Tuesday, 3 April 2012

White crowned wheatears

I had a prolonged look at two white crowned wheatear last Thursday. One was adult and the other was immature. 

I really like this bird which can survive in drier conditions than nearly any other.
adult white crowned wheatear

Both families of white crowned wheatear which I have visited on several occasions brought up young during the winter. I wonder if this is the normal breeding pattern for this bird. I can't find any information but to me it looks like a late autumn or winter breeder. 

young white crowned wheatear

The young are now fully fledged in the one case and nearly fully fledged in the other.

Young white crowned wheatear are incredibly confiding. They will allow approach within two metres very readily.  Funnily enough another desert bird, the desert lark, will often do the same. 

rear view of young white crowned wheatear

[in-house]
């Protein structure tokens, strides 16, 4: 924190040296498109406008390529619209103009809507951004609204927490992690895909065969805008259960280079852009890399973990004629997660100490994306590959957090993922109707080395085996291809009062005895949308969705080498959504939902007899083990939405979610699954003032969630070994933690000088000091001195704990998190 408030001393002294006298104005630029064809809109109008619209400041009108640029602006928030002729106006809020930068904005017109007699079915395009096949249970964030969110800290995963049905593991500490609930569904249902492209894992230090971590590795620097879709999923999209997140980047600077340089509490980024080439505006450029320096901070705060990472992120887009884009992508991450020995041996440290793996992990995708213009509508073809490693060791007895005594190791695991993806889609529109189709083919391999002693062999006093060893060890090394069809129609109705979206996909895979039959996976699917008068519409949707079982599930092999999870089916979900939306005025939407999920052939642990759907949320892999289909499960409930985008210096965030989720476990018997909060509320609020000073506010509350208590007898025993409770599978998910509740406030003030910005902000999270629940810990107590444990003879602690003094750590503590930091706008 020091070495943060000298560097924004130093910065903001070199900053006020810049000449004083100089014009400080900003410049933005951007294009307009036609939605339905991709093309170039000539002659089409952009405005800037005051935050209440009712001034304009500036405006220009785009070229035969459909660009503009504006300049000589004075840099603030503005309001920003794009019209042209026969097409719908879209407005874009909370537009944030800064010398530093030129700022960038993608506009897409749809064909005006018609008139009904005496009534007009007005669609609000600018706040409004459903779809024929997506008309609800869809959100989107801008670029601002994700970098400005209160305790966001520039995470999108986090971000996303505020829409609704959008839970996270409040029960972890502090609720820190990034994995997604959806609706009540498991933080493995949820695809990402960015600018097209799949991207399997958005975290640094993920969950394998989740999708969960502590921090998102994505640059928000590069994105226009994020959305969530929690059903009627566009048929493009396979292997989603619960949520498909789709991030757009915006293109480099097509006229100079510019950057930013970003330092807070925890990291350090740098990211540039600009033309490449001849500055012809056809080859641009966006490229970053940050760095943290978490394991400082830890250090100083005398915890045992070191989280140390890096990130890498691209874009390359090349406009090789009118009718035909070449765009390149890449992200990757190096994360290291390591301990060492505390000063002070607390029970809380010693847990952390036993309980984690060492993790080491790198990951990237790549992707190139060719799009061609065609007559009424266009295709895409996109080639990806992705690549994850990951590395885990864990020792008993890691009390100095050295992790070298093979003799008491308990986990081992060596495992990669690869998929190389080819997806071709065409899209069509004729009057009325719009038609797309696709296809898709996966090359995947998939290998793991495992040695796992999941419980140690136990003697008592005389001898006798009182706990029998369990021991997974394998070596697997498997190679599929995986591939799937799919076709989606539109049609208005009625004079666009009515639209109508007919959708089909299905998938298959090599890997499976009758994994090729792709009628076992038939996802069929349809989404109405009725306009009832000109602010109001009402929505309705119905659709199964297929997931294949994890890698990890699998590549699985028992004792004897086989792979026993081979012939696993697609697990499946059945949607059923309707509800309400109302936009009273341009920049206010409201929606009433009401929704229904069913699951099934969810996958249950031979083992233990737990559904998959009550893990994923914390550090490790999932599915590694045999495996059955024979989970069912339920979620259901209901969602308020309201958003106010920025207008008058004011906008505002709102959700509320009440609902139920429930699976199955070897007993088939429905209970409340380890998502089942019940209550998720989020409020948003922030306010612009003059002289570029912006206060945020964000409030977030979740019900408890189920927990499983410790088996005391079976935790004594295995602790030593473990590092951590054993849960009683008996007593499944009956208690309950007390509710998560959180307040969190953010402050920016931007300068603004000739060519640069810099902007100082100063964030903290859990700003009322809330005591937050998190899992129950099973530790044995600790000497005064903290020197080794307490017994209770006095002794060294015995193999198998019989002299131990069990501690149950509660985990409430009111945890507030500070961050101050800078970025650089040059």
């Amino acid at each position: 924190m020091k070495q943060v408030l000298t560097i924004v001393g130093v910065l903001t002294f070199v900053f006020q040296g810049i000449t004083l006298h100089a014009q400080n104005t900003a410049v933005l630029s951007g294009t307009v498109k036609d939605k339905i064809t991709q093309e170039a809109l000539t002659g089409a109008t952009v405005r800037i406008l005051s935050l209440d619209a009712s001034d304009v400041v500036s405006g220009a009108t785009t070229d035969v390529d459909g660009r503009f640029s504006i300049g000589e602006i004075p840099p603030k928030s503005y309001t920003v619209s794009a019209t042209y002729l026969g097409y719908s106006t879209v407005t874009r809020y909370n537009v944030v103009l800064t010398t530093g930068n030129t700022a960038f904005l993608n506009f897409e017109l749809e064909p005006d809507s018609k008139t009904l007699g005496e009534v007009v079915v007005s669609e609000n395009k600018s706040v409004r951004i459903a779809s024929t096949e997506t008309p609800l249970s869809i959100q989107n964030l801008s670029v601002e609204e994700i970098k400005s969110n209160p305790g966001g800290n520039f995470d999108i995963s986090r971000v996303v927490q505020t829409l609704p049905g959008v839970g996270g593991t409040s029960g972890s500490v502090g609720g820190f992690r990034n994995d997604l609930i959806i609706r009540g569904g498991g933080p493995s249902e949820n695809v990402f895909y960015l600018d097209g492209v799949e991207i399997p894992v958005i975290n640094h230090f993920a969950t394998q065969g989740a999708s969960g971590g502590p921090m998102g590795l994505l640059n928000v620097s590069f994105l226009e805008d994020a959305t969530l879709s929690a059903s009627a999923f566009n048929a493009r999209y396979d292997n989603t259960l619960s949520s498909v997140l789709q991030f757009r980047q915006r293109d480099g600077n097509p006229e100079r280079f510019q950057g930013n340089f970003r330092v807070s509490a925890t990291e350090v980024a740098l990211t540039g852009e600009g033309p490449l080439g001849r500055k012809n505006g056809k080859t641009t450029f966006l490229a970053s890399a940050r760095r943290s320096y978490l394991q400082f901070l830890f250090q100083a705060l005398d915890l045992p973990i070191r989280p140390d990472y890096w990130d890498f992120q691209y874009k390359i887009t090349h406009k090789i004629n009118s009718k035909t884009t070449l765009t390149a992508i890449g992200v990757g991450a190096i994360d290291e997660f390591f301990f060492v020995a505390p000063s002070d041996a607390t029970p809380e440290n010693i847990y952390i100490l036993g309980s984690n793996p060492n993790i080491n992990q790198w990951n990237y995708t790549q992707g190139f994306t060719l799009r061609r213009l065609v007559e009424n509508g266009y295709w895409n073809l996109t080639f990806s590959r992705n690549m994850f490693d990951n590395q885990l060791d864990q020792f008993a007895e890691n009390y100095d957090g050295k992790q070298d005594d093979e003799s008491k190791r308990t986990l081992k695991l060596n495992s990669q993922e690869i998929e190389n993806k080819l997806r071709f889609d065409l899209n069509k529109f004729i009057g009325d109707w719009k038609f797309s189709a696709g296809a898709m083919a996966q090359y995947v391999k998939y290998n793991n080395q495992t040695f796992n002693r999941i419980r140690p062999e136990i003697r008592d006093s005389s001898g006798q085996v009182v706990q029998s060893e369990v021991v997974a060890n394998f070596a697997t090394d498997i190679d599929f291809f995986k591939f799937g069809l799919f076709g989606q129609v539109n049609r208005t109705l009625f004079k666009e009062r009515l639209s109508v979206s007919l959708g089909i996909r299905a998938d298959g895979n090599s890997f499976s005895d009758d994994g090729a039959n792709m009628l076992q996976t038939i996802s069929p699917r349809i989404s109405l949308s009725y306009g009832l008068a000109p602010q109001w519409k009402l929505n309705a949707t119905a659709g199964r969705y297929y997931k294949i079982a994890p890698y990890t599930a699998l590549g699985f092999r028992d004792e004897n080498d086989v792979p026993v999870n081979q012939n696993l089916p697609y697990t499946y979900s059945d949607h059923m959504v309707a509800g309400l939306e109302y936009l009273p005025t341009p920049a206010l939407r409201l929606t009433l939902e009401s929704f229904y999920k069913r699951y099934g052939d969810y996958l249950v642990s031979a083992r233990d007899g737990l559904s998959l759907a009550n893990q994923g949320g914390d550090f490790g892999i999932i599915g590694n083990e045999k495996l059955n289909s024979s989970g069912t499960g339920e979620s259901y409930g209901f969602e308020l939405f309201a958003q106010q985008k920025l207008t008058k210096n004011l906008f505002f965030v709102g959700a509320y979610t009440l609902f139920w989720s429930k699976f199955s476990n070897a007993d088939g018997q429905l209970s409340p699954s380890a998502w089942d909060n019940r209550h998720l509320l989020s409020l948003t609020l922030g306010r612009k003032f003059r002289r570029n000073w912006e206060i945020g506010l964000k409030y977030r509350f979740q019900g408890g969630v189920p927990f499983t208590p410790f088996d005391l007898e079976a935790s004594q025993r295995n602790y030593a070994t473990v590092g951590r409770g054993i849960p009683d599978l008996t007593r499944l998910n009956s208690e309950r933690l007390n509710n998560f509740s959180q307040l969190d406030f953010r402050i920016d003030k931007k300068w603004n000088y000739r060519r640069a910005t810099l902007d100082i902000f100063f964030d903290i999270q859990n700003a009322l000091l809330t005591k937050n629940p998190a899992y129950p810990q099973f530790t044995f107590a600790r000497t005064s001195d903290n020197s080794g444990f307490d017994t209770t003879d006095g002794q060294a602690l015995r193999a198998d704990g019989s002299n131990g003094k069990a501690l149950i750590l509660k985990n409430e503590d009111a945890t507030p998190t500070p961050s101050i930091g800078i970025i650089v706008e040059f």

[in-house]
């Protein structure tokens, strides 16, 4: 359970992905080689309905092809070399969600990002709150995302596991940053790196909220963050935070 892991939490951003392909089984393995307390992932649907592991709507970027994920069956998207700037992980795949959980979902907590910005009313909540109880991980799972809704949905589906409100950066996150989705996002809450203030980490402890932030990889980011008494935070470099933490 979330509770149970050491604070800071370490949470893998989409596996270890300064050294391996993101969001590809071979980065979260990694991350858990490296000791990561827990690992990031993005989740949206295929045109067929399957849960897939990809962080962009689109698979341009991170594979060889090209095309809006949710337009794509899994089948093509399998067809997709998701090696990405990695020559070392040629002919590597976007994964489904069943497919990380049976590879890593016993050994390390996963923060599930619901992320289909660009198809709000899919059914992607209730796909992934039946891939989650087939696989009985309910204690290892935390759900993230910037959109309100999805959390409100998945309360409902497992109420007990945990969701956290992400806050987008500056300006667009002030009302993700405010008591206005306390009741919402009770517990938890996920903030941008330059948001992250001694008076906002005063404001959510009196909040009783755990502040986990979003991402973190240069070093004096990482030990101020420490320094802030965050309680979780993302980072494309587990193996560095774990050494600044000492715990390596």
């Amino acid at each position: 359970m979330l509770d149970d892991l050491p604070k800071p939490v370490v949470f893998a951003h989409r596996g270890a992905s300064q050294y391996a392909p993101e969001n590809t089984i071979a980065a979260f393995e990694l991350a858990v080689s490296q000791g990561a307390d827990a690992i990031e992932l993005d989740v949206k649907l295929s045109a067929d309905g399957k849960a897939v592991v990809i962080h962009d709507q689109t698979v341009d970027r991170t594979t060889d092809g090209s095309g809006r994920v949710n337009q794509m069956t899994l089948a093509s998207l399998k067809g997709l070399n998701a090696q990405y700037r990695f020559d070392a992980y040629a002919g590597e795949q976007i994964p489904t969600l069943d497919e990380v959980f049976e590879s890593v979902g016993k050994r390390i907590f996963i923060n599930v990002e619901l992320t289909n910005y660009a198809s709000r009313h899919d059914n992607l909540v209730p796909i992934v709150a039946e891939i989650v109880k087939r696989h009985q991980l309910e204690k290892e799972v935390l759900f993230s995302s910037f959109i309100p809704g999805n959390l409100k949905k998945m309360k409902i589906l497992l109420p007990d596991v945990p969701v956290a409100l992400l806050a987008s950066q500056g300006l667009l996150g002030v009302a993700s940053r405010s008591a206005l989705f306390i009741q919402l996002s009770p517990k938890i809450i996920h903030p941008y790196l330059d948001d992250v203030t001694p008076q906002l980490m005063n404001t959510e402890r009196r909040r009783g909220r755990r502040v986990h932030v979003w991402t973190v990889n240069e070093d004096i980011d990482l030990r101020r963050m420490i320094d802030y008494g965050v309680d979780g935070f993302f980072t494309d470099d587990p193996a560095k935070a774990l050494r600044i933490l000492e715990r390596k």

One of the highlighted features of the birds in the Collin's guide look a little doubtful.  

It concerns the tail pattern.  The guide seems to suggest that the tail pattern is not age related. However, the young birds I have seen have all have a perpendicular black middle band which ends short of the end of the tail. In the adult birds the perpendicular band continues to the end.

side view of the same young white crowned wheatear

I look forward to watching these birds over the seasons. When I lived in Libya I had to travel for half a day to observe them. Now in Saudi Arabia, I can reach them readily.

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